Dr Kathleen Mullen

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Role in the Centre

As a chemist, Kathleen Mullen’s research focuses on the development of methodologies for the synthesis of mechanically interlocked architectures in solution and on solid supports. The unique topologies of catenanes and rotaxanes have found application in areas such as sensing, catalysis, drug delivery and even form the basis of molecular machines. In collaboration with Dr David Marshall and Professor John McMurtrie, the Centre has recently funded a project called “Flipping the redox switch: synthesis and advanced mass spectrometric characterisation of interlocked supramolecular complexes”. This project will explore how advanced mass spectrometry techniques can be utilised in the gas-phase synthesis and characterisation of interlocked complexes, including ephemeral radical-containing species that are difficult to isolate and characterise in solution.

Short Biography

Dr Mullen received her PhD in Chemistry from the University of New England, Armidale in 2007. She then moved to the UK, where she worked as a Postdoctoral Researcher at the University of Oxford (2007-2009) working with Prof. Paul Beer and Prof. Jason Davis. From there, she moved to the University of Edinburgh working with Prof. David Leigh (2009-2011). In 2011, Dr Mullen was awarded an ARC postdoctoral fellowship and moved to QUT to start her independent academic career. She is now a Senior Lecturer, with research interests in the development of new methods for assembling supramolecular architectures in solution and on surfaces.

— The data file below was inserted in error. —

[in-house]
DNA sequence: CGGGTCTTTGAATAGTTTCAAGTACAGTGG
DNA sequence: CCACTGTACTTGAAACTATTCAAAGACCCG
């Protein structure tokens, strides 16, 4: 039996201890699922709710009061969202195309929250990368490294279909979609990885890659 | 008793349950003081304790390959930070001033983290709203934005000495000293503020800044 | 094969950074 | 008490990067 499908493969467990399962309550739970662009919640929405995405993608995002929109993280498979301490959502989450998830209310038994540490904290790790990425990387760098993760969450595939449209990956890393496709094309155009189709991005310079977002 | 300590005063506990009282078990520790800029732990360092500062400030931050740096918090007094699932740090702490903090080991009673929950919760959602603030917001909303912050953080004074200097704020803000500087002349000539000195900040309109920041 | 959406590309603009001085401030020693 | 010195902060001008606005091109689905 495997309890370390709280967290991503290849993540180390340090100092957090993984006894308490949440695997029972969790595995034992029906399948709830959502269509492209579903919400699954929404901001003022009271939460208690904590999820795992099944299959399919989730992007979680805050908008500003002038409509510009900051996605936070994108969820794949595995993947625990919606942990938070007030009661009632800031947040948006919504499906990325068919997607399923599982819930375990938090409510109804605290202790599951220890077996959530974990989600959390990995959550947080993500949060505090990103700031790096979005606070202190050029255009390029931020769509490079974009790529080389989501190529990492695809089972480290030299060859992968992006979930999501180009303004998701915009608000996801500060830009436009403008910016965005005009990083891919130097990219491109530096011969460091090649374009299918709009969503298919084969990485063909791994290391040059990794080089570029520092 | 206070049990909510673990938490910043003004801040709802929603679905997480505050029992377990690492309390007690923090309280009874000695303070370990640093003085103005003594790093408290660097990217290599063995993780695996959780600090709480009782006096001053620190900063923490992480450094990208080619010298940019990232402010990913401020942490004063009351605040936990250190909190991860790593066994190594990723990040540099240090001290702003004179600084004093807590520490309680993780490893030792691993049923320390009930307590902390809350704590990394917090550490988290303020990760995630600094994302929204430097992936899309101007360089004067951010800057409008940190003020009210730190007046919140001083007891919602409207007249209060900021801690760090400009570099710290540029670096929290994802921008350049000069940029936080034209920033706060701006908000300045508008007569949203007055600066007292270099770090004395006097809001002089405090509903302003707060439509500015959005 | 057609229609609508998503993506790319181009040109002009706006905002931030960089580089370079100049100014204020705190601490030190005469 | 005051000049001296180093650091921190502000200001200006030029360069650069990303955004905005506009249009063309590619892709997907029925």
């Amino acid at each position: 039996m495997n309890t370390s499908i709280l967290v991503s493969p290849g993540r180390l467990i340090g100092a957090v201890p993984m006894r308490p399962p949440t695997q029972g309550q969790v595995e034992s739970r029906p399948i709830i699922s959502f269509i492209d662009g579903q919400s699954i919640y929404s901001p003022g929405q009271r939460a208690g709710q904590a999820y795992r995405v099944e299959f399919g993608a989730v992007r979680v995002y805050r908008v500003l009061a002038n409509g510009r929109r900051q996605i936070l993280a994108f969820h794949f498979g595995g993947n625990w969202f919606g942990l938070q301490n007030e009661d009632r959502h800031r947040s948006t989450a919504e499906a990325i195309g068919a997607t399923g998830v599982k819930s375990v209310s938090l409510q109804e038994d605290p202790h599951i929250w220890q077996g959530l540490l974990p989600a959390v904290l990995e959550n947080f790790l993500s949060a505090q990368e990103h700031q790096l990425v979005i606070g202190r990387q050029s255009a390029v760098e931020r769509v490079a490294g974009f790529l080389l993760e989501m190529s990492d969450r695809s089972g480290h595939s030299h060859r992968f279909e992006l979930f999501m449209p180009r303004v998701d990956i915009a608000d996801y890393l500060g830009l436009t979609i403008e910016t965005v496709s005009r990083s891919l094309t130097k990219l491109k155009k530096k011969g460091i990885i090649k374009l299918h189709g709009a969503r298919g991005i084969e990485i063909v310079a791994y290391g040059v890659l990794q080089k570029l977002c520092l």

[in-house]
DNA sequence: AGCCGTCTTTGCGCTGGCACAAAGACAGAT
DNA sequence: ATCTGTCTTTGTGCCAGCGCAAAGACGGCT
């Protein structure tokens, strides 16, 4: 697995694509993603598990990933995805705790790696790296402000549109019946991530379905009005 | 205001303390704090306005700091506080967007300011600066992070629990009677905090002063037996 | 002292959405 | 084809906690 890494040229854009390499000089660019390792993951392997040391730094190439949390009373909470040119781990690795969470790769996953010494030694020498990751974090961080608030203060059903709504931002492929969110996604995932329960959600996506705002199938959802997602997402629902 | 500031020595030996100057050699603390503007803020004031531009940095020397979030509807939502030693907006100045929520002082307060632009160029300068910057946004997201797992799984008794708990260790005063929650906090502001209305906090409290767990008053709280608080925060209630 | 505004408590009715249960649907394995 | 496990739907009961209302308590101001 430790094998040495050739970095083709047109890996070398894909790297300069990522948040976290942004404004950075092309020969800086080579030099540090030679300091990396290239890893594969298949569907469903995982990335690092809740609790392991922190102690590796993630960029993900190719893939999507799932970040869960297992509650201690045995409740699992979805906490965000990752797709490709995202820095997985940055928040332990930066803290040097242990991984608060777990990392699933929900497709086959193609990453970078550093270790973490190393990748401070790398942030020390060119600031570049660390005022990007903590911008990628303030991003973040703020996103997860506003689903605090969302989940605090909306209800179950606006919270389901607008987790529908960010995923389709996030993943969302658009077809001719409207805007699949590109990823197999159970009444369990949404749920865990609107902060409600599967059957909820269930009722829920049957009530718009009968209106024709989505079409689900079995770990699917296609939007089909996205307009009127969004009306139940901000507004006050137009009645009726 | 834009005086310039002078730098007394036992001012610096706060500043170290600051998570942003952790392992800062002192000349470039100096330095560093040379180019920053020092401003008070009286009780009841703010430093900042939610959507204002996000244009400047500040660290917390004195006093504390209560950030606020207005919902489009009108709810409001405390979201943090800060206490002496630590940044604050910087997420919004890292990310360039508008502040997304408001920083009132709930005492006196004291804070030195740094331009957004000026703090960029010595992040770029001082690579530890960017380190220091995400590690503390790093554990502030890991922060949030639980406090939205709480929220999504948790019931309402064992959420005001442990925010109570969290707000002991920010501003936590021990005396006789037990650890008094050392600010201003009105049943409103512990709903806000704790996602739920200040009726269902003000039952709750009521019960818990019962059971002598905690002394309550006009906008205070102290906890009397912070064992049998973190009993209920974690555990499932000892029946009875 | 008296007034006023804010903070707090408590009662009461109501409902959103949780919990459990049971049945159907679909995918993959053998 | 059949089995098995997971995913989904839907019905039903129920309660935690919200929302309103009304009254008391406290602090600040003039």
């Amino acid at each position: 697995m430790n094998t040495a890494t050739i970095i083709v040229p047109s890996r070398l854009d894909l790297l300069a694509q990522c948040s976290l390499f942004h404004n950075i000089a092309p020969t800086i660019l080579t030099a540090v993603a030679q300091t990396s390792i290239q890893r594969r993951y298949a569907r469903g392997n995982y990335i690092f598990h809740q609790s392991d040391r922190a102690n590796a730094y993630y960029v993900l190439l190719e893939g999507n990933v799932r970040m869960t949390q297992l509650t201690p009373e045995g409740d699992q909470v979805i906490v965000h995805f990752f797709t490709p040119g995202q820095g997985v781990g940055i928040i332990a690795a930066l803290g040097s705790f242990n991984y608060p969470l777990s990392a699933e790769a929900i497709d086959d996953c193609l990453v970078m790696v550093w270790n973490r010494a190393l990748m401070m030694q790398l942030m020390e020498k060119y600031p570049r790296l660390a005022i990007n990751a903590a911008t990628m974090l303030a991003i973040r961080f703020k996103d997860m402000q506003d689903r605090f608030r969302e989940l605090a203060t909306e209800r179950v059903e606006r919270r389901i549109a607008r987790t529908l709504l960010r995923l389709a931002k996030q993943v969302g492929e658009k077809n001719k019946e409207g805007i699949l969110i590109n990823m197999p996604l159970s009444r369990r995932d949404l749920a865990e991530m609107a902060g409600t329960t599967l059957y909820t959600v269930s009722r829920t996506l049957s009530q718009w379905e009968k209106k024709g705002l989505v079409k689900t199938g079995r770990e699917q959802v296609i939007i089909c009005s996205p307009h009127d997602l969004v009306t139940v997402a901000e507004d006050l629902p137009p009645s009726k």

Selected Publications

“Self‐assembly, adaptive response, and in,out‐stereoisomerism of large orthoformate cryptands”, Low, H.; Mena-Osteritz, E.; Mullen, K. M.; Jager, C.; von Delius, M. ChemPlusChem 2020, in press.

“Porphyrin-Containing Rotaxane Assemblies”, Hewson, S.; Mullen, K. M. Eur. J. Org. Chem. 2019, 21, 2258-2270.

“Understanding coordination equilibria in solution and gel-phase [2]rotaxanes”, Hewson, S.; Mullen, K. Org. Biomol. Chem. 2018, 16, 8569-8578.

“Sensing anions on surfaces: tethering triazolium based anion receptors to polymer resins”, Byrne, S.; Mullen, K. M. RSC Advances 2016, 40, 33880-33887.

“Dynamic covalent synthesis of donor-acceptor interlocked architectures in solution and at the solution:surface interface”, Wilson, H.; Byrne, S.; Mullen, K. M. Chem. Asian. J. 2015, 10, 715-721.